The first signs of the miracle was evidence that rabbits were living in the park, not many at first but soon the evidence was widespread. Sometimes in the evening or the early morning you would if lucky see them playing away from the paths and the people. Then the birds began to return, first sparrows and thrushes. Then came the blackbirds and the magpies and now a colony of seagulls have made it their home. Robins and tits came as well and now it can be a pleasure to walk through the park and hear the dawn chorous.Small mammals started to appear, a walk with my dog would undoubtedly unearth a multitude of hedgehogs and field mice, and even moles reappeared to the dismay of some.
The local nature park had another part to play in the rejuvenation, they encouraged local children to take home frogspawn and minnows and place them in their garden ponds. The dene devoid of aquatic life until then suddenly became home to minnows and sticklebacks. Frogs and toads reappeared as well, whether it was the children or the birds carrying spawn on the feet I don’t know but the restoration was now complete or so I thought.While walking through one hot and lazy summers afternoon last year something caught my eye on the water of the pond. It was a water boatman a small aquatic insect that was skating across the waters top near a bed of bulrushes that had appeared, never had I seen one of these here before. As I watched it a splash of colour caught my eye, hovering nearby it was a creature that I had never seen since leaving my home in the Midlands. It was a dragonfly a beautiful elusive creature that I will warrant that many off you will never have seen.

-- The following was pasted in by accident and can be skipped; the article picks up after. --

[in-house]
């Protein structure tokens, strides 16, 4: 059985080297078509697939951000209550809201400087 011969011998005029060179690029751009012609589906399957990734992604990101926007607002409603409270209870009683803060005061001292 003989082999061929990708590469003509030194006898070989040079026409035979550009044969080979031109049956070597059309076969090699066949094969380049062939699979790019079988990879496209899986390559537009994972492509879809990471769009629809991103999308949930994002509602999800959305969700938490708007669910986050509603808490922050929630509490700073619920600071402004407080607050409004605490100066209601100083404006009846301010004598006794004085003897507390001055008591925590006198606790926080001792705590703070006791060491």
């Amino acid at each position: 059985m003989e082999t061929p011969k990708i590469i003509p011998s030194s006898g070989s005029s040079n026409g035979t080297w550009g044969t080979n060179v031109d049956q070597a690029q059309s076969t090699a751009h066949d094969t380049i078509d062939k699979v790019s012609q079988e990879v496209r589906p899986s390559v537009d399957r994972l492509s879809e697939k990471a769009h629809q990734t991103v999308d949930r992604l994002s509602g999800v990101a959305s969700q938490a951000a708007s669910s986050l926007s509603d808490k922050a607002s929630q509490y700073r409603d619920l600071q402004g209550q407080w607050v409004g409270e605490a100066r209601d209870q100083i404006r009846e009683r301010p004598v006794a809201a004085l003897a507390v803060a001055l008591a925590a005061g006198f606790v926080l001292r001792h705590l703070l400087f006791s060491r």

So there we have it the park was restored to a semblance of order, it will never be the same as it originally was and we will always have instances of vandalism but for the most part it is now clean and safe to visit. It is not a park of carefully cut lawns and floral displays, but a park of grasslands trees and shrubs, perhaps more of a natural nature park.If you want to visit don’t expect too much, unless that is you are prepared to spend time and look and see. I did and one day last year just after dawn a wonderful site greeted me. Across my path ran a fox, it ignored me and continued on its way oblivious to everything but it was for me a very rewarding experience.
To find this in the inner city, not quite two miles from the city centre is remarkable. If you want to visit the easiest way to find it is via Scotswood Road from the city turning at the sign for the Whitehouse Centre and it is free because it was and is for the people. I would also say that about 90% is accessible for users of wheelchairs although be aware that there are some severe hills to climb.Thanks for reading.
© Baz 2003
Attention, this is the first review from this author
Instead of giving a negative rating, consider:
Help this member by giving your advice
Report fraud (for example plagiarism) or other issue with the review to the Ciao support team
Add your comment